Line Spacing (Leading)

Line spacing, or leading, is the space between each line of text. It’s automatic in word processors, but that doesn’t mean it’s set to a print industry standard nor does it mean that it’s the same throughout your text.

Industry standards for print are set to be aesthetic and easy to read. It’s usually between 120-145% of the text’s point size (1.03-1.24 for Word’s line-spacing math). Common automatic distances on word processors are set to be single or double, which neither falls within the industry standard range. This means you will have to check and adjust the line spacing yourself.

Formatting Tip: Set your line spacing to be 120-145% of your point size for easy reading in print (1.03-1.24 in Word)

For more on the history of line spacing and industry standards and examples of different spacing percentages, Practical Typography has a great explanation of the best values to use as part of their Page Layout guide.

As part of formatting and your last editing look through, you should make sure your line spacing matches industry standards, feels right as you read, and is the same throughout.

It will help to have a basic understanding of how to use Styles in both Microsoft Word and Google Docs. If you haven’t used them before, follow the links for an introduction.

Formatting Tip: Use Styles for all formatting

How to check your line spacing

As you look through your manuscript, watch for any spaces between the lines that look different than the others. This can happen when a Style hasn’t properly been applied or formatted correctly.

Formatting Tip: Double check that spacing is the same throughout.

If you find a section where the spacing is off, reapply the Style you’ve formatted for body text (regular/normal text). The reapplication should fix the spacing. If it doesn’t make sure the Style is formatted properly for line spacing.

You should also make sure the line spacing you’ve chosen is easy to read. Spacing on the screen looks different on a printed page. Print out a page or two of your text and see if the spacing still looks comfortably readable. Does the gap look too large between the lines? Too small? Fold the paper in half length-wise and hold it over a favorite book that’s easy to read. Compare the differences. Readers will put your book down if the spacing is weird and makes reading difficult.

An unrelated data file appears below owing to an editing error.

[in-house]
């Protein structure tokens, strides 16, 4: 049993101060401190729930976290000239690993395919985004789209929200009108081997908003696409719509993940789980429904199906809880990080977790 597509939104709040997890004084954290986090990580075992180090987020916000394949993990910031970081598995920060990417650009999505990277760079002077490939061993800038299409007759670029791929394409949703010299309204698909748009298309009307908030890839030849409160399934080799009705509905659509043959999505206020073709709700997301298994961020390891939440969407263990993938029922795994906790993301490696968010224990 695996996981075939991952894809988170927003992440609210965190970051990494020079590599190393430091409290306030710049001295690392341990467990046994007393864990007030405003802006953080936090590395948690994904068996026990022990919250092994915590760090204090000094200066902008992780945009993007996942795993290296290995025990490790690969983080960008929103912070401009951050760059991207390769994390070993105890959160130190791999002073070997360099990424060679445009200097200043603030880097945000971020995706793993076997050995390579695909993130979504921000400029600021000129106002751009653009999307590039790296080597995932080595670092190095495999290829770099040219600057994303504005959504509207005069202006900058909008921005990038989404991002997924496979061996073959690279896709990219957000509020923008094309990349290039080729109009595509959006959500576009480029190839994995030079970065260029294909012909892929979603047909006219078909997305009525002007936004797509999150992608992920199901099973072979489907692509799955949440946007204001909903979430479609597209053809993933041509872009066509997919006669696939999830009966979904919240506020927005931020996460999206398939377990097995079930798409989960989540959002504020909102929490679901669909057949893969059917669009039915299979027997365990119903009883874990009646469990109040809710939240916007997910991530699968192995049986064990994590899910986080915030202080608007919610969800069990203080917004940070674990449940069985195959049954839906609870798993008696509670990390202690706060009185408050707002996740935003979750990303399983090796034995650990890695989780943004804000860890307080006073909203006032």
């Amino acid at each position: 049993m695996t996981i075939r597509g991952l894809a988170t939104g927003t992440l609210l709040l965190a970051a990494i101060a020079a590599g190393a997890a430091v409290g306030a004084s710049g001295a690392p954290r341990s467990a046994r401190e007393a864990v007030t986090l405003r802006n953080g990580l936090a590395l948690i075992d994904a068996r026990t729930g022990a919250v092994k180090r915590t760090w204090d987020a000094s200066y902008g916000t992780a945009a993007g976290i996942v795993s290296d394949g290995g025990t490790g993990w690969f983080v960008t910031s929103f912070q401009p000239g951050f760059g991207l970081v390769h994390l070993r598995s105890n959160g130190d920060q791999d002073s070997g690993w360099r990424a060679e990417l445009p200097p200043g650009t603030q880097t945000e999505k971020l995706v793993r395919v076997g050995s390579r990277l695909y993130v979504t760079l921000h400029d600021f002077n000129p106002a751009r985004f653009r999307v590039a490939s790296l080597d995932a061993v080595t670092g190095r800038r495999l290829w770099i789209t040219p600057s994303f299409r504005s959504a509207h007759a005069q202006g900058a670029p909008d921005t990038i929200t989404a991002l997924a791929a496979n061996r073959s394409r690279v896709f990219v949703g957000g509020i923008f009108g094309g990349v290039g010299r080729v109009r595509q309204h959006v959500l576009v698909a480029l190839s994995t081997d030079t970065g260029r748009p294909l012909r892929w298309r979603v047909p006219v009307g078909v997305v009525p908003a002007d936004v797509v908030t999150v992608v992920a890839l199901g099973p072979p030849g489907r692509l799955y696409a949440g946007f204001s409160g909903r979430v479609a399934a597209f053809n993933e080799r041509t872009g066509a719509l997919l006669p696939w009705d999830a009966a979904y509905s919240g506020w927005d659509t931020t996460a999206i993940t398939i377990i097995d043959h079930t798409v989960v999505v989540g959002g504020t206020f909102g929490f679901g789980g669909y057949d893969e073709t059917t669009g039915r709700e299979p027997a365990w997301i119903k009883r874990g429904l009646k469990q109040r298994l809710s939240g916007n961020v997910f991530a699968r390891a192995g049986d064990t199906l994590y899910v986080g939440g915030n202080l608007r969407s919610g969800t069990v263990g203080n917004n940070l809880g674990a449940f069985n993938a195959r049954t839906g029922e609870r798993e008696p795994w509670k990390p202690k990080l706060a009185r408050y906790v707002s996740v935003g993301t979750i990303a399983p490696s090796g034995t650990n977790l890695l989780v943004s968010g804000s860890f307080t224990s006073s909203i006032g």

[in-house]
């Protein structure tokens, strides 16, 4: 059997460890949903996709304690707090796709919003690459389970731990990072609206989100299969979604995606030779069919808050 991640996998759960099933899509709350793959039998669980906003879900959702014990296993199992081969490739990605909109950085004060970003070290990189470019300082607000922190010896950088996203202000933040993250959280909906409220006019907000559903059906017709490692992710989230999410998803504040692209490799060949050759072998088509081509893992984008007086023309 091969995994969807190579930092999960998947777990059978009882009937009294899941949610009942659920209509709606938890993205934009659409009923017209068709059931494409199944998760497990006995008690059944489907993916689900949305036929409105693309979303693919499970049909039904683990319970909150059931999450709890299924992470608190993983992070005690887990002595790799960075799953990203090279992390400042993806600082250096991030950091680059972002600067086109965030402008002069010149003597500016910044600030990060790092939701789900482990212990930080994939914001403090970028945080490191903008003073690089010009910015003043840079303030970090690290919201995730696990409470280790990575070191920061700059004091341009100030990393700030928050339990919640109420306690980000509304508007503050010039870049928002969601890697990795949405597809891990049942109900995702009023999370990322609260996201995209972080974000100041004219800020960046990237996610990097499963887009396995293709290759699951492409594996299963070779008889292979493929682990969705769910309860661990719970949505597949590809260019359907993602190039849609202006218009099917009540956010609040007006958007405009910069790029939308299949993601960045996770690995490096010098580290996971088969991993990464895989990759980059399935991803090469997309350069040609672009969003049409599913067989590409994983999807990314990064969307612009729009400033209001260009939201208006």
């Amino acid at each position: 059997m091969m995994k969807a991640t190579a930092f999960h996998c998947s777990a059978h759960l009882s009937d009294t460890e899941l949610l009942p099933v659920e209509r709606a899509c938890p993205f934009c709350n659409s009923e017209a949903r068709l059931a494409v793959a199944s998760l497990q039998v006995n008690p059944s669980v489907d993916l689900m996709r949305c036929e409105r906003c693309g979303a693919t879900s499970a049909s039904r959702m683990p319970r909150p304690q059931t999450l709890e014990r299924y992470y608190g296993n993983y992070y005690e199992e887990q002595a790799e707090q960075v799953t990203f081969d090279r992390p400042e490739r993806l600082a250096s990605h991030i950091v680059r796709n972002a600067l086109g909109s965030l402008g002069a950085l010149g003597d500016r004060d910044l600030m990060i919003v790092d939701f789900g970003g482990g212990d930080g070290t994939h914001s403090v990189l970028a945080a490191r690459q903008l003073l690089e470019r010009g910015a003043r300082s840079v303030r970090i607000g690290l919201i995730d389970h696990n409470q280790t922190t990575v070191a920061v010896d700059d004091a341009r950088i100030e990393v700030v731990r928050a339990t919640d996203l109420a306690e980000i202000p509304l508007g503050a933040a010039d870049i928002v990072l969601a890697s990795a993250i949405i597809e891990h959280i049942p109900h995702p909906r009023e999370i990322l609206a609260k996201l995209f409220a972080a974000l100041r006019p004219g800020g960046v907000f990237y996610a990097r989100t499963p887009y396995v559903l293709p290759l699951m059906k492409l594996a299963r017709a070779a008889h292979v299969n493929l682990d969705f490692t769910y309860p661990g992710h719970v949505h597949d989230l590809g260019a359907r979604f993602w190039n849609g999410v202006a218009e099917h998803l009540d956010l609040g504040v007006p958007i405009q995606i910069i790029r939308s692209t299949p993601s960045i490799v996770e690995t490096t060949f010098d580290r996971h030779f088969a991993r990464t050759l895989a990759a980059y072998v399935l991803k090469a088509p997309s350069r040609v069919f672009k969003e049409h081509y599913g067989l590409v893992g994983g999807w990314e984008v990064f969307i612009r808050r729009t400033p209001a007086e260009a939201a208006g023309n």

How to adjust line spacing in Word

Line spacing can be adjusted through the Paragraph settings dialog box. This can be accessed from the Line and Paragraph Spacing icon on the Home banner or through modifying the text’s Style.

Line and Paragraph Spacing icon drop down on Home banner in MS Word
Line and Paragraph Spacing icon dropdown on Home banner in MS Word

In the Paragraph dialog box, look for the Spacing section and the Line Spacing drop-down box.

Paragraph Dialog Box with Line Spacing drop down box selected.
paragraph dialog box in MS Word

To set the line spacing values to be between the preferred 120-145% of the text’s point size, select Multiple from the dropdown and set the value somewhere between 1.03-1.24. Word uses its own math algorithm for spacing values, so 1.03-1.24 is Word’s equivalent of 120-145%.

Try a few point values within the suggested range and see what you like best. Just keep within the suggested range.

How to adjust line spacing in Google Docs

Google Docs has a custom line spacing dialog box that can be accessed through the line spacing icon on the icon banner or the Format dropdown on the main menu banner.

Custom spacing dialog box in Google Docs
custom spacing dialog box in Google Docs

Google Docs’ spacing values are similar enough to Microsoft Word’s that we recommend using the same point value range, 1.03-1.24, to achieve the 120-145%. If you compare them on paper by matching the texts on top of each other, there is a slight difference. Without a touching comparison, you won’t see the difference.

Looking for more formatting or editing for print layout tips? Check out our guide!

Line Spacing (Leading) title

Leave a Reply

Your email address will not be published.